KUALA LUMPUR: The government has unveiled eight economic packages worth RM530 billion in total to address the crisis ever since the COVID-19 pandemic was declared last year, Asia Analytica said.
The research and institutional services said since then, however, many have expressed their grouses on insufficient support given to the rakyat although the amount was huge.
“Many have compared our schemes with those in the United States, the United Kingdom or Singapore, which have been far more generous,” it said in a report published by The Edge Malaysia.
It said to be fair, the government has entered the crisis on a weak financing footing, following decades of financial scandals, overspending, over-borrowing and financial imprudence under previous governments.
“We have had so many financial scandals and weak fiscal management in the past that the country’s financial resources had been severely sapped even before COVID-19 hit our shores,” it said.
It said the government could not afford to spend aggressively like other countries with strong balance sheets as doing so would put the country’s fiscal position, financial standing, currency and inflation, among others, at more risk of dire consequences.
Asia Analytica said the government debt grew 1.4 times faster than income, in which its debt and guarantees grew at a compound annual growth rate (CAGR) of 10 per cent from 2008 to 2020, outpacing nominal gross domestic product’s CAGR of just 5.2 per cent.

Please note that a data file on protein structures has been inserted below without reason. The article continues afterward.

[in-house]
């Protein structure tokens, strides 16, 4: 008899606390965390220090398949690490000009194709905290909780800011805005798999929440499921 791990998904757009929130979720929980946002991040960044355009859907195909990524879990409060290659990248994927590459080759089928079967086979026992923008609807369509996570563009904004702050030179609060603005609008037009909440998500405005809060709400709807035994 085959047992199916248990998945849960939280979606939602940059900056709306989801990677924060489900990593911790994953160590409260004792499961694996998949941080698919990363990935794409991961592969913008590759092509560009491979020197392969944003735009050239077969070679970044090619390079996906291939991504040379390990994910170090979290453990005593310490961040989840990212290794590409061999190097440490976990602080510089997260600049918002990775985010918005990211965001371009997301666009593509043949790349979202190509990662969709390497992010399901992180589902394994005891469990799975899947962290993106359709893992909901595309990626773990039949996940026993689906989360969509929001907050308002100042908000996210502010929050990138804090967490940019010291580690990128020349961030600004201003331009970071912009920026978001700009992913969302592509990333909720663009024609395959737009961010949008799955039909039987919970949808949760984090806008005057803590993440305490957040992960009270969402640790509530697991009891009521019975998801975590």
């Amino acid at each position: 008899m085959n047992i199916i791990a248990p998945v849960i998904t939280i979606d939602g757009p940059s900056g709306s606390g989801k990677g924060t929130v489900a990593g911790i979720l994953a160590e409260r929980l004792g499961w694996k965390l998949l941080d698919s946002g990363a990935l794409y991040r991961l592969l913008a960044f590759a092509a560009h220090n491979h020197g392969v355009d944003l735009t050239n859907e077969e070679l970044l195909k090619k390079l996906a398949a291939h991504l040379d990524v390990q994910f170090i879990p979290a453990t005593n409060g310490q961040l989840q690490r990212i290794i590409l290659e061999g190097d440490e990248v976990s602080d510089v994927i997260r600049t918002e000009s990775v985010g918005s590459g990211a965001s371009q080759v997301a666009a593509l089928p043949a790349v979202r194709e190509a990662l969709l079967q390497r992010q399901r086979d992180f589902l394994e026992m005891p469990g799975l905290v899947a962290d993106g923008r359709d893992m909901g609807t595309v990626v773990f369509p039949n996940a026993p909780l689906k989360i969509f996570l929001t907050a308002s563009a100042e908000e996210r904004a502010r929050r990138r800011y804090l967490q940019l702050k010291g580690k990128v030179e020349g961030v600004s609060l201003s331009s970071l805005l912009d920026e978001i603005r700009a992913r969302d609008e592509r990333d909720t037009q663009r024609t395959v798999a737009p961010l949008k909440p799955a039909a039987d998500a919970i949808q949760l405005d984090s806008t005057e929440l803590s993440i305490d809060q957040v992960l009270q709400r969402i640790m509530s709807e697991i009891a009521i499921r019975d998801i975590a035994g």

Thus, it said the government debt grew at twice the rate of its income during the period.
Nevertheless, it said the government has cleverly crafted a blanket country-wide, all-encompassing six-month loan moratorium from April to October 2020, for all individuals as well as big and small businesses.
It said the moratorium effectively restructure the entire debt portfolio of all individuals and businesses in Malaysia, extending their obligations and providing a lifeline for individuals and businesses by providing much-needed liquidity to face a major unprecedented global crisis.
“Liquidity and cash flows are the critical lifelines to help one ride through any crisis. Yes, detractors can argue that loans are only deferred and will still need to be repaid and they don’t address the loss in income,” it said.
It said the two blanket loan moratoriums, six months under PRIHATIN and another six months under the National People’s Well-Being and Economic Recovery Package (PEMULIH), are crucial since Malaysian households are highly indebted and most low-to-medium income households have minimal discretionary income left after loan repayments.
Asia Analytica said it estimated that a total of RM4,400 one-off grants have also been provided to households as well as deferments of education loans, public housing rents and electricity rebates.
“The government has already given out a whopping RM83 billion in cash handouts. Giving out billions more as some have demanded may be popular and would help win elections but it would be highly reckless and irresponsible,” it said.
It added that the strategy to restructure both corporate and individual debts via loan moratoriums was the more prudent and responsible route to take and has been effective in helping with cash flows for many in the past 16 months.